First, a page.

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Conagra Contradicts Supply Chain Financing Claim
Consumer packaged goods company uses third-party to finance suppliers, then squeezes them for extended payment terms but denies any economic interest.
January 7, 2021
Conagra (CAG) is engaged in what appears to be a too-good-to-be-true variant of supply chain financing. Conagra offers vendors a third-party service that provides certain suppliers with advances on scheduled payments from Conagra. Conagra states the financing is at the sole-discretion of the supplier and third-party.

“We have no economic interest in these financing arrangements and no direct relationship with the suppliers, the third party, or any financial institutions concerning this service.”

Though it denies any economic interest in said financing, Conagra has added new language to its latest 10-Q that reveals a clear economic benefit to the company:

“The program commenced at about the same time that we began an initiative to negotiate extended payment terms with our suppliers. Although difficult to predict, we generally expect the incremental cash flow benefits associated with these extended payment terms to increase at a slower rate in the future. A number of factors may impact our future payment terms, including our relative creditworthiness, overall market liquidity and changes in interest rates and other general economic conditions.”

The program launched in FY2017 yet it’s not until 2021 that Conagra added new language to its quarterly filing that reveals it is simultaneously negotiating extended payment terms with suppliers.

The company did not break out what it pays the third-party vendor that provides financing to suppliers in the most recent 10-Q. What is disclosed is the amount of payables that the third-party vendor has financed.

“The associated payments are included in net cash flows from operating activities within our Condensed Consolidated Statements of Cash Flows. As of November 29, 2020 and May 31, 2020, $280.6 million and $258.7 million, respectively, of our total accounts payable is payable to suppliers who utilize this third-party service.”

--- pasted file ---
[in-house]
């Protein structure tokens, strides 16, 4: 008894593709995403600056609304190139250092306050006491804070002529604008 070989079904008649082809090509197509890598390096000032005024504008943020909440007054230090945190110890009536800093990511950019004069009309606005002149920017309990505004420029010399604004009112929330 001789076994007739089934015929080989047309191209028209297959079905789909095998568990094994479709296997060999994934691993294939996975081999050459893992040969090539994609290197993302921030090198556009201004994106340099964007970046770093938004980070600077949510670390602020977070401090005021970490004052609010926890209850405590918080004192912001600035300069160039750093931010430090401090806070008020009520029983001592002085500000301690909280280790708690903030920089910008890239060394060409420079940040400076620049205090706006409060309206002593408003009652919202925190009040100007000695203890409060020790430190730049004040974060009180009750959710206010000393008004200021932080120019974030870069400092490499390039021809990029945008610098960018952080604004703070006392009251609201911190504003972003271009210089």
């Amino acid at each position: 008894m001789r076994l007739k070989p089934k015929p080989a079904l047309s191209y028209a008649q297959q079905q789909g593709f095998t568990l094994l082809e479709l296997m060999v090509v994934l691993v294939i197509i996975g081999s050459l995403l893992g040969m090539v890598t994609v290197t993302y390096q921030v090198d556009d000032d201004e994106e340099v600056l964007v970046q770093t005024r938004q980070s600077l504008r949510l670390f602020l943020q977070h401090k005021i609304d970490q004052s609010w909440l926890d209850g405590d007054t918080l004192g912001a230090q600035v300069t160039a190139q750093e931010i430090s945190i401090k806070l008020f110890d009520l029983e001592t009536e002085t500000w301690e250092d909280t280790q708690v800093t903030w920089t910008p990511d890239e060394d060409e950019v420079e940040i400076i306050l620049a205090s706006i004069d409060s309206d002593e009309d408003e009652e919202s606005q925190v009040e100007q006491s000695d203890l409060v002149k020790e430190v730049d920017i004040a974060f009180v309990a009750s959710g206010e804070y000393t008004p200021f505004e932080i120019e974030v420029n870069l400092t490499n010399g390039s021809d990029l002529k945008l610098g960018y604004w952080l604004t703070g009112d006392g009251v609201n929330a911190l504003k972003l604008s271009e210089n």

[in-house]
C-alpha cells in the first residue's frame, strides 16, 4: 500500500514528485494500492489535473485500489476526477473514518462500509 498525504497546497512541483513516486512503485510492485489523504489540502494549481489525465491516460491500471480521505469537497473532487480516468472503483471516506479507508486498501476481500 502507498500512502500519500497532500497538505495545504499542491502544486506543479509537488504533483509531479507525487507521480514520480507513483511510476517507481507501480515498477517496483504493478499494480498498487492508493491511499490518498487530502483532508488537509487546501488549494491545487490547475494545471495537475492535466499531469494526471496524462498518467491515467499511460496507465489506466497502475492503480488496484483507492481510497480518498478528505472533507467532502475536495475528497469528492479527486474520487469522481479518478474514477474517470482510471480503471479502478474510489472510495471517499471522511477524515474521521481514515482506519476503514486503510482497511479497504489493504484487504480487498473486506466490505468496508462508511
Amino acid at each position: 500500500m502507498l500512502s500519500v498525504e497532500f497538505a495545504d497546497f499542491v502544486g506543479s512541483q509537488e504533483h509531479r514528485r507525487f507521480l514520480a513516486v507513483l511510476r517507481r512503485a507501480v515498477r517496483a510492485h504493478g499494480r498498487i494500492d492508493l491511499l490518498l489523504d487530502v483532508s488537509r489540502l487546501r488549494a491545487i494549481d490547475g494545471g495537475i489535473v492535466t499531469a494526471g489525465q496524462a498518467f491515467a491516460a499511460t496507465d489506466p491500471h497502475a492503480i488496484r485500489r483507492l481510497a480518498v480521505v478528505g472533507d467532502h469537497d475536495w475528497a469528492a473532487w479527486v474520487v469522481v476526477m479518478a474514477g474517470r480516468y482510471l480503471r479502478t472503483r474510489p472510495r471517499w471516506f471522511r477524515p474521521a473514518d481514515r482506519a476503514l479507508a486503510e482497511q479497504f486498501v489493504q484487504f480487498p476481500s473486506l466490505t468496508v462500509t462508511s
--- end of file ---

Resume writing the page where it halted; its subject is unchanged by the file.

This amounts to 17.5% and 16.9% of Conagra’s total Accounts Payable for the last two quarters. Interestingly, Conagra also includes a new risk factor in its latest 10-Q warning investors about its increasing reliance on third parties to perform key operations. In addition to boilerplate language detailing outsourcing risk, Conagra specifically calls out risk to its supply chain:

“If any of our third-party service providers experience a breach or system failure, their businesses could be negatively impacted, and it may result in disruption to our end-to-end supply chain or affect our ability to fulfill customer orders, both of which could have a material adverse effect on our business.”

Though new when compared to CAG’s last 10-Q, this risk factor is included in the company’s last 10-K. What is brand new in CAG’s latest 10-Q, is a more detailed assessment of the risks associated with relying on a “wide array of third parties” like the one it partners with for supplier financing.

“The success of our end-to-end supply chain relies on the continued performance of a wide array of third parties. Suppliers, co-manufacturers, third-party outsourcers, warehousing partners, and transportation providers are among our critical partners. Although we take steps to qualify and audit third parties with whom we do business, we cannot guarantee that all third parties will perform dependably or at all. It is possible that events beyond our control, such as operational failures, labor issues, cybersecurity events, pandemics or other health issues, such as COVID-19, or other issues could impact our unaffiliated third parties. If our third parties fail to deliver on their commitments, introduce unplanned risk to our operations (e.g., through cyber activity), or are unable to fulfill their obligations, we could experience manufacturing challenges, shipment delays, increased costs, or lost revenue.”

For some reason Conagra felt compelled to double down on its warning related to third-party risk. It may have no direct economic interest in the supplier advances, but Conagra undoubtedly benefits from the extended payment terms that result. Disclosing the fee it pays for such a service— and the identity of the service provider— would position investors to better assess the health of the provider and possibly learn why Conagra is issuing new warnings regarding the potential failure of its outsourcing partners to deliver on their commitments.
Related: GIS, K, HRL, SJM, MDLZ, CPB
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